For the first time, I will be a part of the Greater Tulsa Indian Art Festival in Glenpool, Oklahoma February 5-7. The theme this year is “Honoring Our Veterans and Code Talkers”, and I am so excited to be a part of it. I’ve been working on a series of pots that honor the Choctaw Code Talkers of World Wars I and II just for this event.
If you are not familiar with the term, “code talkers”, let me explain a bit. Near the end of World War I, Choctaw soldiers were asked to communicate sensitive military operations in their own language to assure the Germans could not crack the “code”. The success of this group of 19 Choctaws led to soldiers from a number of other American Indian tribes being asked to help. In World War II a number of tribes were enlisted and special training was given to assure accurate communications. For example, Choctaws used the phrase “Tanampo Chitto” (big gun) to indicate enemy artillery.
In 2008, Congress finally authorized medals be struck to honor the Code Talkers and they were awarded in a ceremony in Washington, DC on November 20, 2013 – almost 70 years later. It will be exciting to see the works created to honor these fine men and all other Native veterans this weekend. If you are in the Tulsa area, or up for a road trip, come join us for a weekend showcasing Native American fine art and tradition. Please stop by and say hello!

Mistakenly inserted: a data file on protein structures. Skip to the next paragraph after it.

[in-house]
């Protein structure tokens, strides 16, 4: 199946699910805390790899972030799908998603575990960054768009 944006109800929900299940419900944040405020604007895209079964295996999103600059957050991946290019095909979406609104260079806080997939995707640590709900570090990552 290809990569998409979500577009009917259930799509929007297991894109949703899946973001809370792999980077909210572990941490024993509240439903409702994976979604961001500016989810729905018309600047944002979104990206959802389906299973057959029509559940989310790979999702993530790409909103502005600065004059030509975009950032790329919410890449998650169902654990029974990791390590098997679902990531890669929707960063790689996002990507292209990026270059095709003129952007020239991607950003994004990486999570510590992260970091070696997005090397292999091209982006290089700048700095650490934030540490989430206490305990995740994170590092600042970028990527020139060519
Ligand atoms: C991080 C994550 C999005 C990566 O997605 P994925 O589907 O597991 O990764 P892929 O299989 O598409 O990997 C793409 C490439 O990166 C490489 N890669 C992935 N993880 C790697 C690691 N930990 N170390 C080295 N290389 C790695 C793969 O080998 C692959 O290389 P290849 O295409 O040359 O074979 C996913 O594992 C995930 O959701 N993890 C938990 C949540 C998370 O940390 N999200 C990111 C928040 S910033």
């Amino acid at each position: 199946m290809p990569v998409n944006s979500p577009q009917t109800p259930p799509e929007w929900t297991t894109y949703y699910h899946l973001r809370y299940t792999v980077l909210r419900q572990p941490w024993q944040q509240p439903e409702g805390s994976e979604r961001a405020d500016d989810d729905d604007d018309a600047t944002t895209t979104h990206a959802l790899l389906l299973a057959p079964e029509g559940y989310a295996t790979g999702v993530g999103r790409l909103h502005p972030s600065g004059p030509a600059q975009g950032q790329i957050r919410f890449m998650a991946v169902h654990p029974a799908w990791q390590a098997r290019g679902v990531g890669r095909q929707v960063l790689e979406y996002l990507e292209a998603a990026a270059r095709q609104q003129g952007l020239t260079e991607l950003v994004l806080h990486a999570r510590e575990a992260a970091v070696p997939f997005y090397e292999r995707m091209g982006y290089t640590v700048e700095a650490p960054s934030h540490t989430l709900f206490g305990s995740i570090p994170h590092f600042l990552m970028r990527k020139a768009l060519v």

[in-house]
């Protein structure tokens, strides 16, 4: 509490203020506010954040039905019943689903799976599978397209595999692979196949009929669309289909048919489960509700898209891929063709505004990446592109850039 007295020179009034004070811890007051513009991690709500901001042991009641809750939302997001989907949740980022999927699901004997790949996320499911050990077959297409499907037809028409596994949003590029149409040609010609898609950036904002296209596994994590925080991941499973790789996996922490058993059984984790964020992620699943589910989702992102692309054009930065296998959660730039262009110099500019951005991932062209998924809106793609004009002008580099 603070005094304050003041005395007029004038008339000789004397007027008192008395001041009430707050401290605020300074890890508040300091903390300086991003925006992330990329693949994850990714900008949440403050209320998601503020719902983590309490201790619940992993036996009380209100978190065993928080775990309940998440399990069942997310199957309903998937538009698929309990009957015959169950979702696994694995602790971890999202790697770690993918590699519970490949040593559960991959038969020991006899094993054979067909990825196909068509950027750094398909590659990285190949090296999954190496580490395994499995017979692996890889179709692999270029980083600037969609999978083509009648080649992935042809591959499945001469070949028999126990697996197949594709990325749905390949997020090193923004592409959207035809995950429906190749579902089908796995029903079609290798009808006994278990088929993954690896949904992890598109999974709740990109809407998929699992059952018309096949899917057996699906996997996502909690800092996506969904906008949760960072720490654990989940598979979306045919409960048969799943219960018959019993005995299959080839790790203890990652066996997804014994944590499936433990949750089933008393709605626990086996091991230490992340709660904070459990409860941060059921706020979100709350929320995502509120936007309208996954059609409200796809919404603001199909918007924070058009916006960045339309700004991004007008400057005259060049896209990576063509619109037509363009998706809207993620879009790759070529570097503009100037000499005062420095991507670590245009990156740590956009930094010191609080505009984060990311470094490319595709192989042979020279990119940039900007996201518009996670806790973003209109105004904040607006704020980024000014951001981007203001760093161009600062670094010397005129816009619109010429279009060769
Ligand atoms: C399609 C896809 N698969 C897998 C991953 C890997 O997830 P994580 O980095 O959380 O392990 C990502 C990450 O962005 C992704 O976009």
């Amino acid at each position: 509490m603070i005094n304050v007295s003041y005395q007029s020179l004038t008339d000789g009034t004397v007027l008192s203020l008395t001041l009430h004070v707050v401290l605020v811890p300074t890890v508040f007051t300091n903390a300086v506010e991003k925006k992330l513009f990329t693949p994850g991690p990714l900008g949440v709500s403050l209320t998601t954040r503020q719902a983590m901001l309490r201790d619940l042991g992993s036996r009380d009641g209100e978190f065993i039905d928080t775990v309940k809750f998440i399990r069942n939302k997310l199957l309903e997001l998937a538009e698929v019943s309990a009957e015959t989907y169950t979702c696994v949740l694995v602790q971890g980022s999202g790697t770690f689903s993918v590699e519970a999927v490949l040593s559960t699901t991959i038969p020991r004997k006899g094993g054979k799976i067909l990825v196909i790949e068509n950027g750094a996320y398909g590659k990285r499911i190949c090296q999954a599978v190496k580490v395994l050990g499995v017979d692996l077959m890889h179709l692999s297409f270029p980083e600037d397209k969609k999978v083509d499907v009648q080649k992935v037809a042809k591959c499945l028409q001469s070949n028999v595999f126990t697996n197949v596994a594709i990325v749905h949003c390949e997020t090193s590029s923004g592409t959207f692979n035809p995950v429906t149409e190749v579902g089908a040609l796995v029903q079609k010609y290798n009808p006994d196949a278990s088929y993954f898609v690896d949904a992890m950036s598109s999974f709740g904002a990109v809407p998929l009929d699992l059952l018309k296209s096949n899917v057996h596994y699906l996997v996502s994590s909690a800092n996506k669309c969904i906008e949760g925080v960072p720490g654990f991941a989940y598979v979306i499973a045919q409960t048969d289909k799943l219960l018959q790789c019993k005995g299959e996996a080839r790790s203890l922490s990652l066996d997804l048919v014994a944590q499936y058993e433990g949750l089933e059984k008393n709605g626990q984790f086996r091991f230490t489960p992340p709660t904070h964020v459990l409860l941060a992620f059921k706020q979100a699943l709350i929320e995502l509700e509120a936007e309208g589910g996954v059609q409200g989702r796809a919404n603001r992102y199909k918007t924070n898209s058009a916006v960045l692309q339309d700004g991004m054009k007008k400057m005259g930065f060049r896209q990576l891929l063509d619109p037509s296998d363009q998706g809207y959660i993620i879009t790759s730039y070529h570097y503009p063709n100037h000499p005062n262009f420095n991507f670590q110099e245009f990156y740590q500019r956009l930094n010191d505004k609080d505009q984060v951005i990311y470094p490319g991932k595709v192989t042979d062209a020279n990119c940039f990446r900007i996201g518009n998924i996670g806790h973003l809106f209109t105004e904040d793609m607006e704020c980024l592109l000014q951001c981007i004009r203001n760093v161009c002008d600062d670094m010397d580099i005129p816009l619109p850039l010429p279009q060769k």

With gratitude, Carolyn Bernard Young Choctaw Potter
Empty Bowls is Coming
Excitement is building…Empty Bowls is coming February 19th! Artists all over the area have been busy all year making bowls that ticket holders will choose from. Potters, glass artists, wood turners, and other creatives donate some of their best work to support the Tarrant Area Food Bank in their efforts to feed the hungry in Tarrant County and twelve surrounding counties.
Not only do the artists generously donate their work, but they also volunteer at the event, so you might get to meet the person who actually made the special bowl you choose. Tickets are still available online